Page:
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SML study on the degree of awareness of the OECD Guidelines and their significance in Swiss enterprises

An interdisciplinary team of researchers, commissioned by the State Secretariat for Economic Affairs (SECO) and the Swiss Agency for Development and Cooperation (SDC) and led by the Center for Corporate Responsibility, analysed the degree of awareness of the OECD Guidelines and their relevance to Swiss businesses, as compared with other CSR standards.


Enterprises often refer to internationally accepted and legitimised Corporate Social Responsibility (CSR) standards in order to fulfil their social responsibility and meet the expectations of interest groups regarding sustainable management. These are used by businesses for various purposes and vary as regards the degree to which they are binding, from non-binding guidelines, such as ISO 26000 Social Responsibility, to certified standards with third-party auditing, such as ISO 14001 Environmental Management. The OECD Guidelines for multinational enterprises have special standing: since signatory states are required to establish a National Contact Point (NCP) and a complaints procedure, the Guidelines have a sovereign component.

To determine the importance of the OECD Guidelines and the NCP in Switzerland, the State Secretariat for Economic Affairs (SECO) and the Swiss Agency for Development and Cooperation (SDC) commissioned a study which aimed to analyse the degree of awareness of the Guidelines and their relevance in Swiss enterprises, as compared with other CSR standards. At the same time, information on enterprises’ need of support in implementing the OECD Guidelines was collected.

Methodological approach - quantitative analysis and qualitative interviews

To achieve the aims of the study, the research team chose a multimethod approach which consisted of three steps.

Step 1: Report analysis

In this step, the reports of the 500 Swiss enterprises with the highest revenue (“Top 500”), as well as the reports of ten international SMEs, were analysed regarding the use of international standards of responsible management, including the OECD Guidelines.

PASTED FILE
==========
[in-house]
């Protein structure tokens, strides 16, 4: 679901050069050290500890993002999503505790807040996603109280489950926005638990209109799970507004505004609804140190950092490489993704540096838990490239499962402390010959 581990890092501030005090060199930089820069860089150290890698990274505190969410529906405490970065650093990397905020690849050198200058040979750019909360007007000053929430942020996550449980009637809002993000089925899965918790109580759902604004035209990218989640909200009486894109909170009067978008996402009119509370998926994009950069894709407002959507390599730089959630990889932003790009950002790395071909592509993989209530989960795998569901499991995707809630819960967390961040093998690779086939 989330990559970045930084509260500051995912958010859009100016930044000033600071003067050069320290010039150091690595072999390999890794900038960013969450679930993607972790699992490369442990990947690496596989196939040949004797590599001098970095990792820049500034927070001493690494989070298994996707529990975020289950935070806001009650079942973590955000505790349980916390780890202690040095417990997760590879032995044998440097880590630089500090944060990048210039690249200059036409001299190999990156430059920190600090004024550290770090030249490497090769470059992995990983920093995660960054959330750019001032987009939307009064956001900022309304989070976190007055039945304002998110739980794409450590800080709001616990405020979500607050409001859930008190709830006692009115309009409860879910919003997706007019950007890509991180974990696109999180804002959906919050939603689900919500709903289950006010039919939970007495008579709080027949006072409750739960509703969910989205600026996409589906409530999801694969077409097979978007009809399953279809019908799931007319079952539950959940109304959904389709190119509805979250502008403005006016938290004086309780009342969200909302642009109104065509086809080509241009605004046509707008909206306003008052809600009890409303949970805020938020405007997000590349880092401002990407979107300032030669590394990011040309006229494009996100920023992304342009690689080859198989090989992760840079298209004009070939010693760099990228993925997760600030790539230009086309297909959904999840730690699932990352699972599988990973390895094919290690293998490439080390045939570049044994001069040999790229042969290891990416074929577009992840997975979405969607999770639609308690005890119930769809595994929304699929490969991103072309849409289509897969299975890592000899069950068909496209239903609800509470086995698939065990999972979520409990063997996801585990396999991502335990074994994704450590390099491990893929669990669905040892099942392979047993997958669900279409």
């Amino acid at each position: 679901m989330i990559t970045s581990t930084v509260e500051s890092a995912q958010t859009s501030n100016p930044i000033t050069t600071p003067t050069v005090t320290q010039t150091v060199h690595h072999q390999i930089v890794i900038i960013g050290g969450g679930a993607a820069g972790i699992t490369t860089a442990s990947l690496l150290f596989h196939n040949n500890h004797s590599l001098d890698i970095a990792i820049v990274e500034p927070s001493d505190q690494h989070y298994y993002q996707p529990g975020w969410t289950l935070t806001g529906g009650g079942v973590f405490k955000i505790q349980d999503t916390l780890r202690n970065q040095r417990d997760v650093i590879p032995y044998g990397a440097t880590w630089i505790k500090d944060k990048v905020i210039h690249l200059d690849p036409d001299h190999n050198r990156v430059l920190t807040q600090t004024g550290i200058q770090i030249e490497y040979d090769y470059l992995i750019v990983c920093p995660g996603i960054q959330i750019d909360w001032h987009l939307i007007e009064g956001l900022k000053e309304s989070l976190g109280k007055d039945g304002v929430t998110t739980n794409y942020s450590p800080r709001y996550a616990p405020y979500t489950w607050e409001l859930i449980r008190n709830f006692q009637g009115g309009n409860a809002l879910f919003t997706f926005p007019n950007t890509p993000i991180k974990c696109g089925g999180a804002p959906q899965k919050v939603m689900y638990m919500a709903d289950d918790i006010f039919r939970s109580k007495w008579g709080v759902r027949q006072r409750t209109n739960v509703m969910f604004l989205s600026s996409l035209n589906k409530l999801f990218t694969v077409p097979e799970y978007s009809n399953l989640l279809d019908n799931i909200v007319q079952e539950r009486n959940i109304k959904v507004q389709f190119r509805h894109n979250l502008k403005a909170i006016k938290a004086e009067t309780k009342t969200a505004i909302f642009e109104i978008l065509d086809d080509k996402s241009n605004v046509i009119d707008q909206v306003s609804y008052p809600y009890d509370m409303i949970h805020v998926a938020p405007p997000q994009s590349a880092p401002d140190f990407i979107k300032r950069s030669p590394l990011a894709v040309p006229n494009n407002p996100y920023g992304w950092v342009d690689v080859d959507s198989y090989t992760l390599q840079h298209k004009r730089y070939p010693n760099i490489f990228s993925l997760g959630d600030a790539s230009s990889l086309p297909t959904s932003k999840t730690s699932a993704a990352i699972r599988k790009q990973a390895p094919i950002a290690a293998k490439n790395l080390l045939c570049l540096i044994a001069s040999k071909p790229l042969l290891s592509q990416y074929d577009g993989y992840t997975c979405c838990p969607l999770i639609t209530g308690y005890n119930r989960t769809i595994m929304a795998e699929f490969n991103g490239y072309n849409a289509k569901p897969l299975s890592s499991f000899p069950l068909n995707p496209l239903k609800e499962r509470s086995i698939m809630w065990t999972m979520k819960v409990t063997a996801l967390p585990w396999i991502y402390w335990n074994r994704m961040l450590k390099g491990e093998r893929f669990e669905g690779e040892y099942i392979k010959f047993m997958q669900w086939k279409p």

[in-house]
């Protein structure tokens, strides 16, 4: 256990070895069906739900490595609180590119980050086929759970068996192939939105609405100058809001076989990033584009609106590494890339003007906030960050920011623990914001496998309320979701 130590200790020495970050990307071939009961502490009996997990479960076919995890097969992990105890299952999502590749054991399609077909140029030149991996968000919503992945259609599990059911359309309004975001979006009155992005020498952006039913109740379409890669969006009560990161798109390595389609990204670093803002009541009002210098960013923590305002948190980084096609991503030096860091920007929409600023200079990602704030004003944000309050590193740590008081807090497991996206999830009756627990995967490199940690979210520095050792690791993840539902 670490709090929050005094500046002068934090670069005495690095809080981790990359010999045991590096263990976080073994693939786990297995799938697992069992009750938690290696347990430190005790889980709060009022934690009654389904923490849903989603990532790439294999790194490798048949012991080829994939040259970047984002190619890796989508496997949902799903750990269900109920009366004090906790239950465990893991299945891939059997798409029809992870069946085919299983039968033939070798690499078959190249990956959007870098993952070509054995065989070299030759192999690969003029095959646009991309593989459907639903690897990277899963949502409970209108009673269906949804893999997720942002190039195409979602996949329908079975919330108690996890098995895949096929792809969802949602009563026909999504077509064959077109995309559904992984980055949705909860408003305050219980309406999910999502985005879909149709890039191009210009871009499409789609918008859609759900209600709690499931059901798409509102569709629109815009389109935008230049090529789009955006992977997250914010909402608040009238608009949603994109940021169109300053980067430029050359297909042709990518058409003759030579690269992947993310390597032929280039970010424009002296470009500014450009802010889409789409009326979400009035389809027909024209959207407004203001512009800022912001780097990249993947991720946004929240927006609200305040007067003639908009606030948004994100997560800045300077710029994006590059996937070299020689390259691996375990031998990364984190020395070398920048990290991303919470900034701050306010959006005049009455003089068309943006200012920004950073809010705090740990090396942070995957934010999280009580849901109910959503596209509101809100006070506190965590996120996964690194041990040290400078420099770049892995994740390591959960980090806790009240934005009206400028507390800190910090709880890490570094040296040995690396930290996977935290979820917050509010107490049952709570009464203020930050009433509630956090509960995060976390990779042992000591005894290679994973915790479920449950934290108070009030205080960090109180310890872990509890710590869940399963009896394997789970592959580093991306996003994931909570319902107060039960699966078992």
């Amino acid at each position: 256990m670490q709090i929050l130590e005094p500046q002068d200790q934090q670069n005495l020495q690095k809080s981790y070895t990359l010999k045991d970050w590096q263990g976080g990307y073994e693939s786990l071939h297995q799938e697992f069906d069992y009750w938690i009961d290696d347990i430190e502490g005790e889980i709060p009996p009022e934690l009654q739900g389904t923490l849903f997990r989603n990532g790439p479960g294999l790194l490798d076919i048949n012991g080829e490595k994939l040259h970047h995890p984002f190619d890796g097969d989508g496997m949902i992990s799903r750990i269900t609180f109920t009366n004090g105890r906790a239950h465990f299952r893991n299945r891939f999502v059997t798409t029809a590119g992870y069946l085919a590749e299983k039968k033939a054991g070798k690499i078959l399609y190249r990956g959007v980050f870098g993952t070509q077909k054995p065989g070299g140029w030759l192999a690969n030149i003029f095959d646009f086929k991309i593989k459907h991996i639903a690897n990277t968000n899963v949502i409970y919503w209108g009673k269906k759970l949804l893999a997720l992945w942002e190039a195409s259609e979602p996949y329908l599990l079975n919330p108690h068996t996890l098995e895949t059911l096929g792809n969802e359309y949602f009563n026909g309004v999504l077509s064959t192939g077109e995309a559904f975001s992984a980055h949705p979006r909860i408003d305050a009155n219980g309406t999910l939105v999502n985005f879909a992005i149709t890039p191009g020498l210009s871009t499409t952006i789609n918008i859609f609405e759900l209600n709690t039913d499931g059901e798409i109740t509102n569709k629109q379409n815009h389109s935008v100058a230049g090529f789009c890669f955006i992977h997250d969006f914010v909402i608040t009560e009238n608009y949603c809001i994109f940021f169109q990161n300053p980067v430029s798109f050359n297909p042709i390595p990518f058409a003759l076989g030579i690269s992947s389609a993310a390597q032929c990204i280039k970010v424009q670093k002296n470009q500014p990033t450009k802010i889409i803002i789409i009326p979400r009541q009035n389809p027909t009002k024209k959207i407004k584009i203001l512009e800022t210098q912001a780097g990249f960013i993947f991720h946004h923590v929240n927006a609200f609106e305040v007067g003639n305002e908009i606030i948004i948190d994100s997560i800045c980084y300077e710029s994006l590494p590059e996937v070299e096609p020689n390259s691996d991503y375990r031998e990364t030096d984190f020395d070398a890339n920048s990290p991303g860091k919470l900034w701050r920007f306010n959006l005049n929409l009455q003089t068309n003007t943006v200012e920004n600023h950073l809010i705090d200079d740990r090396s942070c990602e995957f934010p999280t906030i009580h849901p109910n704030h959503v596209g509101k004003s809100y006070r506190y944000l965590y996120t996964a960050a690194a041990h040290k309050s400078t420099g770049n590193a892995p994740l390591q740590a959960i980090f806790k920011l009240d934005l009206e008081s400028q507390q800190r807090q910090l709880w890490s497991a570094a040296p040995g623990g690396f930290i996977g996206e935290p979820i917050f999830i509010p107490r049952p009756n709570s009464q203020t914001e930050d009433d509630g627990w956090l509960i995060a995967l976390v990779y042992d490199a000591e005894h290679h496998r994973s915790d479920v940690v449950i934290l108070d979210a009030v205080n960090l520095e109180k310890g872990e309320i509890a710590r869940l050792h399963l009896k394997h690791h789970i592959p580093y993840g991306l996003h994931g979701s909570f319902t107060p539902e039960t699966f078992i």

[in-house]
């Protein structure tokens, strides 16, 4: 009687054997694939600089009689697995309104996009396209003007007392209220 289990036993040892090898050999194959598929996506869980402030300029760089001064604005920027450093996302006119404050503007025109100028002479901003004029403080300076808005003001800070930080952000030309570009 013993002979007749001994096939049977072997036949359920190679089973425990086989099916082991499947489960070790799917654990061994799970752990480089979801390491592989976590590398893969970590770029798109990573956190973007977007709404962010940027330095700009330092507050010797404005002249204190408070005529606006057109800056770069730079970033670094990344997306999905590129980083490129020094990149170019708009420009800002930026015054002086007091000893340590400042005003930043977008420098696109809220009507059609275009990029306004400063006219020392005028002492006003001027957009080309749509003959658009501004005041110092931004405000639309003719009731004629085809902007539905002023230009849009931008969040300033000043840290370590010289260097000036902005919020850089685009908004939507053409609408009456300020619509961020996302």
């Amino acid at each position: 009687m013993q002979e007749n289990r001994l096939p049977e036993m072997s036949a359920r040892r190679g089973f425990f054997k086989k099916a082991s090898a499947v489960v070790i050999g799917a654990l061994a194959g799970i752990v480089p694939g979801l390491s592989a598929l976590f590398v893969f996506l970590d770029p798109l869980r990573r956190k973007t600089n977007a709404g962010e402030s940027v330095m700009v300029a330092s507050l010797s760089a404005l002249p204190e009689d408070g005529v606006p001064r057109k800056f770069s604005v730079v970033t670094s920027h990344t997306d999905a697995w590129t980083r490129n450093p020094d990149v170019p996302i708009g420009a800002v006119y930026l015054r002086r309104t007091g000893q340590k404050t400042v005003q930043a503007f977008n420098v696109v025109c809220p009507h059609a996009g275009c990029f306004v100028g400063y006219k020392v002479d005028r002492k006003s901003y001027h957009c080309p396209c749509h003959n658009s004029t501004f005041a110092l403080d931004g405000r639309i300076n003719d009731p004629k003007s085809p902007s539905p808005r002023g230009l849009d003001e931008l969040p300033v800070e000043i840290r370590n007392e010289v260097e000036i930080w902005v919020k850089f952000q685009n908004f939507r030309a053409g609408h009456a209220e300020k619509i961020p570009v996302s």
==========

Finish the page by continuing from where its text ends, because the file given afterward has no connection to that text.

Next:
Step 2: Survey

In the second step, an online survey directed at multinational enterprises based in Switzerland aimed to determine the degree of awareness of the OECD Guidelines and their relevance, as compared with other standards of responsible management. The standards used for comparison were the UN Global Compact (UNGC), standards of the Global Reporting Initiative (GRI), the UN Guiding Principles on Business and Human Rights (UNGP), the Sustainable Development Goals (SDG) and ISO 26000 Guidance on Social Responsibility. These all have international reach, cover various aspects of CSR and act as guidelines for company practices.

Step 3: Focus-group interviews

Following the survey, focus-group interviews were conducted with representatives from selected enterprises to help interpret the results and to link them with the personal experiences of managers from different enterprises.

Degree of awareness of the OECD Guidelines as compared with other CSR standards

While the survey allows reliable conclusions to be drawn on the prevalence of CSR standards within Top 500 enterprises, the results of the survey are influenced by the fact that there was a tendency for enterprises with a higher affinity with CSR to take part. Nevertheless, the survey yielded interesting results on the relative significance of CSR standards, the relevant aspects of CSR and the elements of management applied.

Of the enterprises that took part in the survey, 63% of them (74% large enterprises, 33% SMEs) that took part in the survey indicated knowledge of the OECD Guidelines, while 21% (26% large enterprises, 7% SMEs) actively use the Guidelines. With the exception of ISO 26000 (regarding active use), all standards used for comparison are more prevalent, both in terms of familiarity and of active use.

An analysis of the reporting of the Top 500 enterprises allows for a more reliable picture of the absolute distribution of the standards in large Swiss enterprises.

Assuming that the enterprises actively apply the CSR standards mentioned in their reports, the OECD Guidelines have an application level of 2%. Comparable CSR standards are actively used up to ten times more frequently; 21% of the enterprises use the GRI actively, 12% use the UNGC, 10% use the SDG, 5% use the UNGP and 2% use ISO 26000.